Dunbar campaign files finance complaint against Bronson campaign, alleging $170,000+ in violations

Conceptual 3d abstract illustration.

The city is still counting ballots in the April 6 election, but the race for Anchorage’s May 11 mayoral run-off election is well underway.

Today, Anchorage Assemblymember Forrest Dunbar’s campaign filed a complaint with the Alaska Public Offices Commission alleging that conservative candidate Dave Bronson has racked up more than $170,000 in campaign finance violations during the course of campaigning. Dunbar’s campaign made the announcement in a news release today, detailing several complaints that fall under six broad categories:

  • The central complaint alleges that the Bronson campaign illegally benefitted from polling conducted by the Recall Felix Rivera campaign. The complaint references an ad by Bronson citing favorable polling number, but an expense was never listed by Bronson’s campaign. Instead, the Recall Rivera Campaign did report an expense to the polling company cited in Bronson’s mailer but never publicly disclosed the results of the campaign, which Dunbar’s campaign says is an “backdoor network” to funnel campaign contributions.
  • $1,400 in contributions over the individual limit.
  • A failure to properly report $18,000 in debt to radio stations in a timely manner
  • $2,665.63 in improper contributions towards fundraising fees and event catering
  • $104,185 in campaign marketing expenditures that the Dunbar group alleges were “laundered through political consultants, with the actual advertising expenses and targets hidden from the public.
  • Hundred of unreported dollars in Facebook advertising
[PDF: Find the full complaint here. And the attachments referenced in the complaint here.]

Behind the complaint is Paula DeLaiarro, Dunbar’s campaign treasurer who has a knack of digging through campaign finance reports to find potential allegations. Recently, she was behind the complaint that found now-former Rep. Lance Pruitt had $1 million in campaign finance violations as well as another one filed by the Walker-Mallott campaign against groups supporting Gov. Mike Dunleavy in 2018.

“In all my years reviewing APOC reports, I have never seen a candidate campaign at this level with this volume nor this frequency of violations and obfuscated data,” she said in a statement accompanying the announcement. “Bronson’s approach to his campaign finances indicates either a gross fiscal incompetence or a willful disregard for the law and an intent to deceive the public. But my biggest concern is that the issues we have cited are just the tip of the iceberg. I am worried that there is an enormous amount of illegal dark money activity happening below the surface that we cannot see.”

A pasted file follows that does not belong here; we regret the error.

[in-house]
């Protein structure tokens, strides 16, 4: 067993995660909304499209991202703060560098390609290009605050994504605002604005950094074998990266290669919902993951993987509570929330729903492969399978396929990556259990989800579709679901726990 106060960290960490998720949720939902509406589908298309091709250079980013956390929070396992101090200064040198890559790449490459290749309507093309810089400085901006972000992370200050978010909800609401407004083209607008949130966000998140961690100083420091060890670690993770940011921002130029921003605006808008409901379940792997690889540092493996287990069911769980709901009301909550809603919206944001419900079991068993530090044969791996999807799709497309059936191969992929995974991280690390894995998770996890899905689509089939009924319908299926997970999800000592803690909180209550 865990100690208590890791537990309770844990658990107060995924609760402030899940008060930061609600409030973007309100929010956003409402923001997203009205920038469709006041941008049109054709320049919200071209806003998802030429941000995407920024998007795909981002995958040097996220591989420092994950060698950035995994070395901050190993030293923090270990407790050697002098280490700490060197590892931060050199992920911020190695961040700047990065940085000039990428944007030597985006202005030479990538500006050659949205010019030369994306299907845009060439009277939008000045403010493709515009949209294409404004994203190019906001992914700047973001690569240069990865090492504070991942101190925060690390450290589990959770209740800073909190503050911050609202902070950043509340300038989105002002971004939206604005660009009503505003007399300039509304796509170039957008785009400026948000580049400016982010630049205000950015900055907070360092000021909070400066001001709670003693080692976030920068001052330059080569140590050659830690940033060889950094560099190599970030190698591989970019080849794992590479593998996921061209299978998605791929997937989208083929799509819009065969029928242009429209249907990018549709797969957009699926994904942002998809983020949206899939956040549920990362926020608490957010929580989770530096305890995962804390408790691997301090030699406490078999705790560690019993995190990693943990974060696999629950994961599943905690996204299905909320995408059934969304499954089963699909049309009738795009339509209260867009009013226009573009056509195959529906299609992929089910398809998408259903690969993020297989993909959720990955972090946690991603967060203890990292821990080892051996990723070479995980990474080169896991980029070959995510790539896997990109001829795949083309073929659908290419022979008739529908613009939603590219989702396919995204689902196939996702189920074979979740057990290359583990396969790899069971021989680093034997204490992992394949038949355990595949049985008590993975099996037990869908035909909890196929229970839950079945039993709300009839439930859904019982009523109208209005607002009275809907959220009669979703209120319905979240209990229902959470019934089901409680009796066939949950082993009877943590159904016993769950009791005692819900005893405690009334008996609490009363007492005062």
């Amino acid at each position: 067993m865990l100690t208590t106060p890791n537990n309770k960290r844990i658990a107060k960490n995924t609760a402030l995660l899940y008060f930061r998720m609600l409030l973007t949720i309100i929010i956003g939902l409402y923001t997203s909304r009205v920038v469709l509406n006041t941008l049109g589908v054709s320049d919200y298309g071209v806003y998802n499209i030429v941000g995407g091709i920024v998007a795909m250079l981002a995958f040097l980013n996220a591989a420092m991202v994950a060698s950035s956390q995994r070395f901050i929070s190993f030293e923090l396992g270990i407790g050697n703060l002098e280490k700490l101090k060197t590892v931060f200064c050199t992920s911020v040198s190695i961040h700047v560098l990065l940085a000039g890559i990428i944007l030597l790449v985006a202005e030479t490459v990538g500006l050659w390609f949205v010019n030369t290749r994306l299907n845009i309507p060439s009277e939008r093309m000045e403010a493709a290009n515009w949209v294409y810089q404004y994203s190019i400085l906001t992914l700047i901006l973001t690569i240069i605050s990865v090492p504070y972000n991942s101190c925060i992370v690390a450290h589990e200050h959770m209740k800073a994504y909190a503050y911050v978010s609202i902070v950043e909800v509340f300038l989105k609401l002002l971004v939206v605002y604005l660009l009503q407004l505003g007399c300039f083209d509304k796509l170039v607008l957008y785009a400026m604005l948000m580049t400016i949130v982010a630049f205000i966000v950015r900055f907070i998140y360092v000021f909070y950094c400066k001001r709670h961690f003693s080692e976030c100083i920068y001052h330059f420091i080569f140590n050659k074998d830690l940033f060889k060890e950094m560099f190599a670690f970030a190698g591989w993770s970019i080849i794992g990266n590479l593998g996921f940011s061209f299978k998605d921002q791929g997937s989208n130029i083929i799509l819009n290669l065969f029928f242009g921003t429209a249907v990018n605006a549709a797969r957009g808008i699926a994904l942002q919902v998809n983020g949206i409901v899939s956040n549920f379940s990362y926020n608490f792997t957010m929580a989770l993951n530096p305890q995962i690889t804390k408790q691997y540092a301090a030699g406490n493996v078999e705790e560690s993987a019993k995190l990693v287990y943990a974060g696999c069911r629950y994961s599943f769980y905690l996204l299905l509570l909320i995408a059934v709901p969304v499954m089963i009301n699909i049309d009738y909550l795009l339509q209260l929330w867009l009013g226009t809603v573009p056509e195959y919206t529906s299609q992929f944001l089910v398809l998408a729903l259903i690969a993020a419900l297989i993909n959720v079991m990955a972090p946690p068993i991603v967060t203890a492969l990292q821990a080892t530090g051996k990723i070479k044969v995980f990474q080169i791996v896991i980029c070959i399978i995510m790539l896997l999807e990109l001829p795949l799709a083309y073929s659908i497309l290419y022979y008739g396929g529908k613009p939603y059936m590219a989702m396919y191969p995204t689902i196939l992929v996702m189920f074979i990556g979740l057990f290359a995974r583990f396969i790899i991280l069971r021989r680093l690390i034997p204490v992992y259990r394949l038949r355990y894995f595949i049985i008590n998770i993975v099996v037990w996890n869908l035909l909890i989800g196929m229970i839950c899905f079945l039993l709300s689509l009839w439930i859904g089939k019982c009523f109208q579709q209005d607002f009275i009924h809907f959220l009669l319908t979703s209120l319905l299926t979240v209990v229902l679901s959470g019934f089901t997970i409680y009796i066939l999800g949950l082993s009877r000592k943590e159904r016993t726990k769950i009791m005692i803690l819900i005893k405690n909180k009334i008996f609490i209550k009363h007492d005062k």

Main complaint

The main complaint stems from a March 31 Facebook ad run by Bronson that shows three polls—conducted by WPA Intel, Remington Research Group and the Anchorage Press—that show Bronson’s support growing during the course of the campaign. “Everybody’s trying to flex polls. Here’s a summary of three legitimate polls done on the Mayor’s race – all with similar results,” the ad reads. “Polls are only a glimpse of the electorate at a specific time. Campaigns still need to be run and we are proud of the positive campaign we have run on the issues impacting Anchorage.”

Where the allegation of campaign finance violations comes in, according to the Dunbar campaign’s complaint, is the fact that neither the WPA Intel or Remington Research Group’s polling results are not public as far as they can tell and were not paid for by the Bronson campaign. Bronson’s campaign has a $1,500 expenditure to WPA Intel for a “data subscription” while Recall Rivera reported a $15,750 expenditure with WPA Intel that’s specifically for polling. The Bronson campaign does list a $69,000 expenditure to Axiom Strategies, which founded Remington Research Group in 2015, but none of it specifically lists polling.

“Given the revised date and seemingly lack of other possibilities, one might conjecture that the Recall Rivera campaign paid for mayoral polling and shared it with the Bronson campaign,” explains the report. “The Bronson campaign had access to polling data involving the 2021 Anchorage mayoral race. How did they get it and who paid for it?”

The allegation also paints a complex web connecting the Bronson campaign, the Recall Rivera campaign and Ohio resident Robert Phillips, who’s the president of Axiom Strategies, the deputy treasurer of Recall Rivera and the treasurer of an independent expenditure group Reclaim Anchorage with Bronson.

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